4 Top Secret Nazi Weapons That Are Still Part Of Our Military Inventory

During World War Two Nazi research and development of military weapons, aircraft, vehicles and equipment took place on a massive scale. These projects were top secret, with Nazi scientists and engineers focusing on some of the most sophisticated technology, years ahead of other nations.

Here are some examples of the Nazis top secret weapons development and how they have shaped our modern inventory.

Flying Wing

The Horten Ho 229 bomber aircraft was the first stealth aircraft in the world. It could hold up to 2000lbs of weapons and could fly at a height of almost 50,000 feet, reaching speeds of around 600mph. The aircraft had two turbojet engines, gun cannons, and rockets.

Nazi party chief Hermann Göring sanctioned the project and dedicated more than 500,000 Reich Marks to the project. The Horten took to the air for the first time in 1944, but incurred many issues and so its use during the war was short-lived.

Modern Equivalent:

Over the Pacific
A B-2 Spirit soars after a refueling mission over the Pacific Ocean on Tuesday, May 30, 2006. The B-2, from the 509th Bomb Wing at Whiteman Air Force Base, Mo., is part of a continuous bomber presence in the Asia-Pacific region. (U.S. Air Force photo/Staff Sgt. Bennie J. Davis III)

Seemingly a direct descendant from the Horton Ho 229, the B-2 Spirit is an American heavy strategic bomber, featuring low observable stealth technology designed for penetrating dense anti-aircraft defenses; it is a flying wing design with a crew of two. The bomber can deploy both conventional and thermonuclear weapons, The B-2 is the only acknowledged aircraft that can carry large air-to-surface standoff weapons in a stealth configuration.

Guided Missiles

The Fritz X was a bomb made up of almost 3,500lbs of explosives.It was fitted with a radio and guidance equipment so that it could be directed right to its target. It could get through almost 30 inches of armory and could be dropped from 20,000 feet, which meant the aircraft deploying the bomb couldn’t be reached by anti-aircraft fire.

Its use during the war was limited since only a few German aircraft were suitably built to carry and drop the bomb. Even so it for the limited time it was used, it caused massive damage. In September 1943 during the Salerno landings, the Italian battleship Roma, flagship of the Italian fleet, received two Fritz X hits and one near miss and sank after her magazines exploded. 1,255 men, including Admiral Carlo Bergamini, died. Her sister ship, Italia, was also damaged but reached Tunisia. At least 5 more ships were damaged by Fritz X strikes before the allies found a way to impede the guidance signals.

Modern equivalent:

Tactical Tomahawk Block IV Cruise Missile Test
United States Tomahawk cruise missile.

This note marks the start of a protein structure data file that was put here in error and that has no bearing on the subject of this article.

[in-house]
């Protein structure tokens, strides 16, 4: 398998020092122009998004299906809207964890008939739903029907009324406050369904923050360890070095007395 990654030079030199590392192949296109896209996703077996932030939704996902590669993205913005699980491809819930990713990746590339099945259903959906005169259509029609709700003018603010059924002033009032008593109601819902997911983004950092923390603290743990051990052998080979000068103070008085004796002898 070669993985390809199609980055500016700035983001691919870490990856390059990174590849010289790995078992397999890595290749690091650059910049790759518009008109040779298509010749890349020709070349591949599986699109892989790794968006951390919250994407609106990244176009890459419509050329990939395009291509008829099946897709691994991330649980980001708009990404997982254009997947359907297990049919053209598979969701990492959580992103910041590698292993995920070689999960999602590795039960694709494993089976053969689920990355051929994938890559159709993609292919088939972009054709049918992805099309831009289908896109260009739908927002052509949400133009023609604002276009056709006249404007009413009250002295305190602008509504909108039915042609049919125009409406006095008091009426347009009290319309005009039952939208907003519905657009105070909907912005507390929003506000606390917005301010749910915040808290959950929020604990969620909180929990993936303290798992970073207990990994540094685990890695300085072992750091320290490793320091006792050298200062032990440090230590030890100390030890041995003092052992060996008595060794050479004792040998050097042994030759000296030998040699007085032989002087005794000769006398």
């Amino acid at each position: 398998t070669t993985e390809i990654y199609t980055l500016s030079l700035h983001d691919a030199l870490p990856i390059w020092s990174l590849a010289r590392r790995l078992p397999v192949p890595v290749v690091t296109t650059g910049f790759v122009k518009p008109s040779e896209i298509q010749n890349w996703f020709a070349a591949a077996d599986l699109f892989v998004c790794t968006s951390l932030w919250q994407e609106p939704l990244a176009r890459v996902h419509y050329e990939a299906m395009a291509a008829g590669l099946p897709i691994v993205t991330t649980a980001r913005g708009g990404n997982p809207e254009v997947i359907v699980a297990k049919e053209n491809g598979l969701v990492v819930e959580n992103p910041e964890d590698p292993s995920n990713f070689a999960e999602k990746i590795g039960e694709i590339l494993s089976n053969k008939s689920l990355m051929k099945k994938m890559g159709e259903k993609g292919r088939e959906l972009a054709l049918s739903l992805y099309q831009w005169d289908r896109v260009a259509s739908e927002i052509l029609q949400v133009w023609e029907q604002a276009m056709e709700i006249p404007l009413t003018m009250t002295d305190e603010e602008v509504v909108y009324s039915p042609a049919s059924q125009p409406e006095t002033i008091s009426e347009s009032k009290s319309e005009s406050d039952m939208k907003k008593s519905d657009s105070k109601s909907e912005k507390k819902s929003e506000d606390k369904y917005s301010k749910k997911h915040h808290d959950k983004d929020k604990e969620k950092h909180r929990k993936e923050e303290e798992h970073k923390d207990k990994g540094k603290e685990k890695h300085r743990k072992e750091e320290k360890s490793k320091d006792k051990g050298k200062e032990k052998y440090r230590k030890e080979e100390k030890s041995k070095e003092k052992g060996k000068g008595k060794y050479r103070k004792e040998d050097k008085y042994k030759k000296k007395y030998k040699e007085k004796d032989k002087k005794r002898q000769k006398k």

The modern day cruise missiles are guided missiles used against terrestrial targets, so called because the major portion of its flight path is conducted at cruise speed. Cruise missiles are designed to deliver a large warhead over long distances with high accuracy.

Modern cruise missiles are capable of traveling at supersonic or high subsonic speeds, are self-navigating, and are able to fly on a non-ballistic, extremely low-altitude trajectory.

Unmanned Ground Vehicles

Soldiers look at 3 captured Goliaths.

The Goliath or was a tracked ground mine that was controlled remotely using a joystick and was powered by electric motors. It could carry up to 220lbs of explosives and could be steered around landmines to deliver the bomb direct to its target. Over 7000 were built and was the starting point for radio remote controlled technology.

Modern equivalent:

Gladiator Tactical Unmanned Ground Vehicle at Redstone Arsenal. Public Domain
Gladiator Tactical Unmanned Ground Vehicle at Redstone Arsenal.

Modern day Unmanned Ground Vehicles (UGV) are being used more and more. Modern bomb squads cannot operate without them. In the US Military, they are experimenting with the SARGE, based on a 4-wheel drive all-terrain vehicle.  Currently, the objective is to provide each infantry battalion with up to eight SARGE units. The SARGE robot is primarily used for remote surveillance; sent ahead of the infantry to investigate potential ambushes.

Intercontinental Ballistic Missiles

Peenemünde, Start einer V2
A V-2 launched from a fixed site in summer 1943 – Photo Credit

The V-2 was the world’s first long-range guided ballistic missile. The missile with liquid-propellant rocket engine was developed during the Second World War in Germany as a “vengeance weapon”, designed to attack Allied cities as retaliation for the Allied bombings against German cities. The V-2 rocket was also the first man-made object to cross the boundary of space.

Beginning in September 1944, over 3,000 V-2s were launched by the German Wehrmacht against Allied targets during the war, firstly London and later Antwerp and Liège.

Modern equivalent:

The Atlas missile was the first US ICBM. First launch 1957, successful launch 1958.

An intercontinental ballistic missile (ICBM) is a guided ballistic missile with a minimum range of more than 3,400 miles primarily designed for to deliver nukes. ICBMs can be launched from Missile Silo’s, Submarines, Airplanes and even vehicles. This made them a key part of the MAD doctrine as this flexibility would ensure the capability to strike back and guarantee the other sides destruction.

Ian Harvey

Ian Harvey is one of the authors writing for WAR HISTORY ONLINE